November 08, 2010
Knowledge Management and Documentation of Microsoft Dynamics CRM Processes
Knowledge is a significant asset that must be managed and shared to maximize its value to the company. Unfortunately, some firms using Microsoft Dynamics CRM have limited, out-dated, or even no knowledge documentation whatsoever pertaining to the use and setup of their CRM environment. In many instances, CRM knowledge is solely in the head of a crafty vet, usually a power user or system administrator. Unless the veteran user continually transfers his wisdom to the less experienced up-and-coming future stars of the organization, other users and the company will suffer. Failure to share knowledge could cause the firm to be less competitive, lose market share, and possibly go out of business. After all, when an employee departs the firm, either voluntarily or involuntarily, all the knowledge he has accumulated over the course of his career leaves the firm as well. In order to mitigate the risk of personnel changes disrupting business operations, it is crucial to manage CRM user knowledge and constantly document and update a firm’s Microsoft Dynamics CRM configuration, best practices, processes, and procedures.
Within Microsoft Dynamics CRM, firms can actually create and update their own centralized knowledge repository known as the Knowledge Base. The Knowledge Base can be accessed by all employees and is an ideal place to store a firm’s documentation on its initial CRM configuration and any CRM-related operational processes. Such documentation could include reference tools organized by subject, such as FAQs, templates, scripts, user guides, data sheets, and articles. If a key CRM user leaves the firm, then the next user should be able to refer to documented procedures via the Knowledge Base, and thus get up to speed quickly on the system.
Additionally, the Knowledge Base can certainly help customer service reps search for answers to address incoming client inquiries in a more efficient and accurate fashion. No longer do reps have to exhaust time and energy conducting extensive searches. All the information they need should be right at their fingertips via intuitive Search Tools. Furthermore, the Knowledge Base can also help lessen the learning curve of the new CRM 2011, as previously noted here.
In addition to the Knowledge Base, Microsoft Dynamics CRM contains another valuable knowledge reference guide known as the Resource Center. Located on the left side of the navigation pane, the Resource Center contains useful articles, diagrams, and video tutorials pertaining to topics on Sales, Marketing, Service, and Settings (customization and configuration). The Resource Center also has a Highlights section, which contains recently added and highly rated content contributed by various subject matter experts and Dynamics CRM gurus. The Resource Center also has links to training events, community forums containing productivity tips and tricks from other users, and a link to the Microsoft Dynamics CRM team blog that shares insightful news and views on product features and benefits. All of these tools are especially valuable to employees new to Microsoft Dynamics CRM.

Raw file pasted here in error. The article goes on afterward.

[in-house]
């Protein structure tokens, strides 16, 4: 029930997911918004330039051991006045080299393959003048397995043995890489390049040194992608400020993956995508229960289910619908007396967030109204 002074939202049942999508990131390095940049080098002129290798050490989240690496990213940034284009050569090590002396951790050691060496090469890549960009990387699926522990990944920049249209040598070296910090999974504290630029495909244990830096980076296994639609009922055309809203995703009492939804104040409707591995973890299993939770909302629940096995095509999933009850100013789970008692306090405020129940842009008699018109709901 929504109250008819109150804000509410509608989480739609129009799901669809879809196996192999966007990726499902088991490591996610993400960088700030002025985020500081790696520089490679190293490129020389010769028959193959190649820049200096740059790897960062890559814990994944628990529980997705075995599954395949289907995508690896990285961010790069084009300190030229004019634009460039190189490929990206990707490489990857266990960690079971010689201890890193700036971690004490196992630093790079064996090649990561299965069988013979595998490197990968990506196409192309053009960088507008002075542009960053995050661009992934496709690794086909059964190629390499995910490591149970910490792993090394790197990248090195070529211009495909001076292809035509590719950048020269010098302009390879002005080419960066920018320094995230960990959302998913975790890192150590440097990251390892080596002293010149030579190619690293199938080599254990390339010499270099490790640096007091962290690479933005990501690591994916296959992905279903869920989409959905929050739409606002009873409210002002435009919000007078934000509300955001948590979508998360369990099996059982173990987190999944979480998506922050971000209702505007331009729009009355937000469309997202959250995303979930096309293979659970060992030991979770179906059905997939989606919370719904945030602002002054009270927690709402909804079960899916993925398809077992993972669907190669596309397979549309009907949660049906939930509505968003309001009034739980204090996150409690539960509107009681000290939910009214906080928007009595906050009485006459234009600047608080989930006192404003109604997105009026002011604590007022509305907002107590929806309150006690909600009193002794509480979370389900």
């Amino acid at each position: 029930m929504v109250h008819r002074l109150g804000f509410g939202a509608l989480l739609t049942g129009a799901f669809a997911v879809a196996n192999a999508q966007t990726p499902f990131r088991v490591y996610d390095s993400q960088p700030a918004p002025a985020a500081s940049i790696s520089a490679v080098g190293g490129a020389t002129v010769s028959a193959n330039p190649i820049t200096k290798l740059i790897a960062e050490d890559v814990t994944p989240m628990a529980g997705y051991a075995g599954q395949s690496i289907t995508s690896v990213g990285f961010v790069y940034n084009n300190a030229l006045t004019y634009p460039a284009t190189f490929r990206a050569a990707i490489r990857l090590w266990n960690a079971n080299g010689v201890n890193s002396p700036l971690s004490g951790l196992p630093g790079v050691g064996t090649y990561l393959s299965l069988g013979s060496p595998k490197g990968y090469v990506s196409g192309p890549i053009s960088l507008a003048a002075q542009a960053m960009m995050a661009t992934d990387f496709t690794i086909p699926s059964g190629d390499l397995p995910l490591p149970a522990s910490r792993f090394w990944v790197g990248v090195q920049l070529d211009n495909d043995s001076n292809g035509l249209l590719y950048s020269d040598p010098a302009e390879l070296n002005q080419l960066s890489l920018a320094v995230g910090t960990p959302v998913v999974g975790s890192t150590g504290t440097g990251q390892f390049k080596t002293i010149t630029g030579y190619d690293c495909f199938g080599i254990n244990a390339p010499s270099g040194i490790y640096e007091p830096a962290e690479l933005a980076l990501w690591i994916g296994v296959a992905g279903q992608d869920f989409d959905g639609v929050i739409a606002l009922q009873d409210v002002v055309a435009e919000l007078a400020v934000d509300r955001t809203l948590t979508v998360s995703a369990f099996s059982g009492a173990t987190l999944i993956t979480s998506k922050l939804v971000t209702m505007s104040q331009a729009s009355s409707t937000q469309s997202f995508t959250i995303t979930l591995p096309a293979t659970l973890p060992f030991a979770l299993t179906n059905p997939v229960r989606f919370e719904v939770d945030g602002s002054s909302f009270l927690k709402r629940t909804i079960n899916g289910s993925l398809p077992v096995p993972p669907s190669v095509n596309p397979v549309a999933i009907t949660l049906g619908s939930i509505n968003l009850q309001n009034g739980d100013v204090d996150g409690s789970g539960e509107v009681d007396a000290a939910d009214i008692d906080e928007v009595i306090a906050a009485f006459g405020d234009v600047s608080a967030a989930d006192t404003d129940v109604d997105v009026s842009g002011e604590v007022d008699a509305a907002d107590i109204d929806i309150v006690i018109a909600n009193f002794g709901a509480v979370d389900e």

Below is an example of how Customer Effective has expanded and customized our Resource Center to include links to internal documentation and other helpful external CRM resources. Customer Effective can help enhance your Resource Center to include links to your documentation similar to the highlighted links below.
Knowledge absolutely needs to be explicitly documented and shared between employees. As a best practice, firms should mandate that all policies and procedures related to the configuration and usage of Microsoft Dynamics CRM be not only documented at the beginning of the implementation, but also that it is consistently reviewed and updated with future iterations. Doing so will lessen the impact of losing valuable CRM resources when that resource cuts ties with the organization. The last thing firms want is for current employees to have to contact a former employee for guidance on how to execute a complex, uncommon, or nonstandard procedure in Microsoft Dynamics CRM or any other system. The odds of reaching the ex-employee are slim to none, and he or she might not even want to offer any assistance.
Moral of the story ... Document, document, document!
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